Attachment security in infancy predicts reduced parasympathetic reactivity in middle childhood

Alexandra R. Tabachnick*, K. Lee Raby, Alison Goldstein, Lindsay Zajac, Mary Dozier

*Corresponding author for this work

Research output: Contribution to journalArticlepeer-review

5 Scopus citations

Abstract

Children with histories of secure attachments during infancy are expected to develop healthier patterns of physiological activity at rest and in response to a stressor than children with insecure attachments. The present study examined longitudinal associations between infant attachment security and children’s respiratory sinus arrhythmia (RSA) at rest and in response to a frustration task at age 9. The study focused on a sample of children referred from Child Protective Services (N = 97). RSA reflects the regulation of the parasympathetic branch of the autonomic nervous system, is sensitive to environmental influences, and is associated with emotion regulation. Children with histories of secure attachments during infancy exhibited less RSA withdrawal during a frustration task than children with histories of insecure attachments. Attachment security was not significantly associated with baseline RSA. Results suggest that mitigating parasympathetic reactivity during frustrating situations may be one avenue by which infant attachment security promotes emotion regulation.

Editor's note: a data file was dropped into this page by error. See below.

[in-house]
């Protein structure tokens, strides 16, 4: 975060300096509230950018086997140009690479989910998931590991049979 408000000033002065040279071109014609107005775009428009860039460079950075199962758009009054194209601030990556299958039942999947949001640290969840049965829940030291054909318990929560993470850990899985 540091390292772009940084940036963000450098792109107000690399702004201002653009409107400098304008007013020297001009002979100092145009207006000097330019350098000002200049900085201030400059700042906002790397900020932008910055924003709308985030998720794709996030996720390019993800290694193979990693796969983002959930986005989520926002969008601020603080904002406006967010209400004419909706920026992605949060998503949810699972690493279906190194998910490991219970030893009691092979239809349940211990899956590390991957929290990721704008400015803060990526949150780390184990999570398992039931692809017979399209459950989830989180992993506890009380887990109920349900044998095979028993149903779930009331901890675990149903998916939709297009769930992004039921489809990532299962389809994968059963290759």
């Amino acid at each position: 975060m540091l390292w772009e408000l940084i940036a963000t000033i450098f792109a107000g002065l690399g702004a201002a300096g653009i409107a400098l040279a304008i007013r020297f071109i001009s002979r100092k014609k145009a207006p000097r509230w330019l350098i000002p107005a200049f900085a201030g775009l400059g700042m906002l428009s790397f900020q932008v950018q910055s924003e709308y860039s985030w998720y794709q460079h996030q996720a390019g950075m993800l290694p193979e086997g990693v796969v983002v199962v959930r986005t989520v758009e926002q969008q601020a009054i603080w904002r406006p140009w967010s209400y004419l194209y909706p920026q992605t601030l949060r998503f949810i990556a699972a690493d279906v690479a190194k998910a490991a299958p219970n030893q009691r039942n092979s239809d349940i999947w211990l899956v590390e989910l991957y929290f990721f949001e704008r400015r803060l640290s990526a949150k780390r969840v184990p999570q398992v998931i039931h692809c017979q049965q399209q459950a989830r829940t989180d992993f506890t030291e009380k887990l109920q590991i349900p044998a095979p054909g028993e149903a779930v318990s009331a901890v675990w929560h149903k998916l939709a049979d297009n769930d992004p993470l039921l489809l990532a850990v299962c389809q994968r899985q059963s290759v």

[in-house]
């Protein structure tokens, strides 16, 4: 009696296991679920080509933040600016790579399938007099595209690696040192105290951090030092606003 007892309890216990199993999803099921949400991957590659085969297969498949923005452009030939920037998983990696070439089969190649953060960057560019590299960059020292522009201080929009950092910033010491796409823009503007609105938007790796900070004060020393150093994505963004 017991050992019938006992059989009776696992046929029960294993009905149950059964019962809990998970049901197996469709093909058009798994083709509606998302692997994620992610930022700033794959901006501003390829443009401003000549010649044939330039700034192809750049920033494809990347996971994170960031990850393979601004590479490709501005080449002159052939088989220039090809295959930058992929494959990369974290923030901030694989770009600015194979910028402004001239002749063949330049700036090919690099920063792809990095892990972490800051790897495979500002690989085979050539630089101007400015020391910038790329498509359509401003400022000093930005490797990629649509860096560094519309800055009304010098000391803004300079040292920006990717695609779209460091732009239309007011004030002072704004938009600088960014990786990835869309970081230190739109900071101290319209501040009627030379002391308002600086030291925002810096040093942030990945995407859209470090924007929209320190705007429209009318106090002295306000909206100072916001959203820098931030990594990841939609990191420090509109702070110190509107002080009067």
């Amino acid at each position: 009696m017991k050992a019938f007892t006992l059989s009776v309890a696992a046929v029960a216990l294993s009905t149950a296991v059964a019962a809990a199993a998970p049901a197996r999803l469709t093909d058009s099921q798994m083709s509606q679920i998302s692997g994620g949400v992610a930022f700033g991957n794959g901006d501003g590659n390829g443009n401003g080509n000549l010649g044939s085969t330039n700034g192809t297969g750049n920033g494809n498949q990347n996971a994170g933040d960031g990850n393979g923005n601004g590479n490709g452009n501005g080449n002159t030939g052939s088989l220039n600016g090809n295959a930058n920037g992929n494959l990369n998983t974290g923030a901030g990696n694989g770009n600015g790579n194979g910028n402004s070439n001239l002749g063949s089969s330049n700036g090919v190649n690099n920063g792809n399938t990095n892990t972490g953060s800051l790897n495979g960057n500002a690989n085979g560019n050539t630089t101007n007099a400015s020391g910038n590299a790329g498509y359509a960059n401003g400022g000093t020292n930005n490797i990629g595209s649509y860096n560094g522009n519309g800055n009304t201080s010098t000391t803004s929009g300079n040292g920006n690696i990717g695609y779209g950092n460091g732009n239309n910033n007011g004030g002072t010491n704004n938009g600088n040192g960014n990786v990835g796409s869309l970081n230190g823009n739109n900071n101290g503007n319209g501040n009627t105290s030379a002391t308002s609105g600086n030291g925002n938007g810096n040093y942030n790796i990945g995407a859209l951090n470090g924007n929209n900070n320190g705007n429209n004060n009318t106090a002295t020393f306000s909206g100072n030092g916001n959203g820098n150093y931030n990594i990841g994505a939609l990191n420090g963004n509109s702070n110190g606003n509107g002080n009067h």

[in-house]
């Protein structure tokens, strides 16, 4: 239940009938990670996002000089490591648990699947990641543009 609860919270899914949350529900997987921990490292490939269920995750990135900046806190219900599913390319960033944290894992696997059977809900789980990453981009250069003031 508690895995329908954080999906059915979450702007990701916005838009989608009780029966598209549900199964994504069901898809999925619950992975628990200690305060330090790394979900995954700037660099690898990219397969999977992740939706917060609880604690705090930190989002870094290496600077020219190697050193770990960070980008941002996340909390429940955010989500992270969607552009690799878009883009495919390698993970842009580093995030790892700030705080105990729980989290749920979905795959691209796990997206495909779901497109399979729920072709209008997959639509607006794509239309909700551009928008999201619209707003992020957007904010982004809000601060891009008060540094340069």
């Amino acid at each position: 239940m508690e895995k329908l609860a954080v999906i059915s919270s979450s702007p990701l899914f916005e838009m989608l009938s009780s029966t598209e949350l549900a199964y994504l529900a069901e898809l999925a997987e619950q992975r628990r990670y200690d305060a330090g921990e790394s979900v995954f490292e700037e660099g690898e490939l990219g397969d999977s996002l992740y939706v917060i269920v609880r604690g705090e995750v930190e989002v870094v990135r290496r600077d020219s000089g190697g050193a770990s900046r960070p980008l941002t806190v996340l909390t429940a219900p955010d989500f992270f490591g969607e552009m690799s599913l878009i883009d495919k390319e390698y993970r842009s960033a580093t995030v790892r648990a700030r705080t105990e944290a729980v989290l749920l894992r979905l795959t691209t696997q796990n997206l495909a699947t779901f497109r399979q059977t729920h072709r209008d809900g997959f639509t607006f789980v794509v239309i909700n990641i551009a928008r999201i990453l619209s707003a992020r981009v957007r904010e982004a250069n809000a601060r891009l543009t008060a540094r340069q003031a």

Original languageEnglish (US)
Pages (from-to)608-623
Number of pages16
JournalAttachment and Human Development
Volume23
Issue number5
DOIs
StatePublished - 2021

Keywords

  • Attachment
  • RSA
  • longitudinal
  • parasympathetic nervous system
  • psychophysiology

ASJC Scopus subject areas

  • Psychiatry and Mental health
  • Developmental and Educational Psychology

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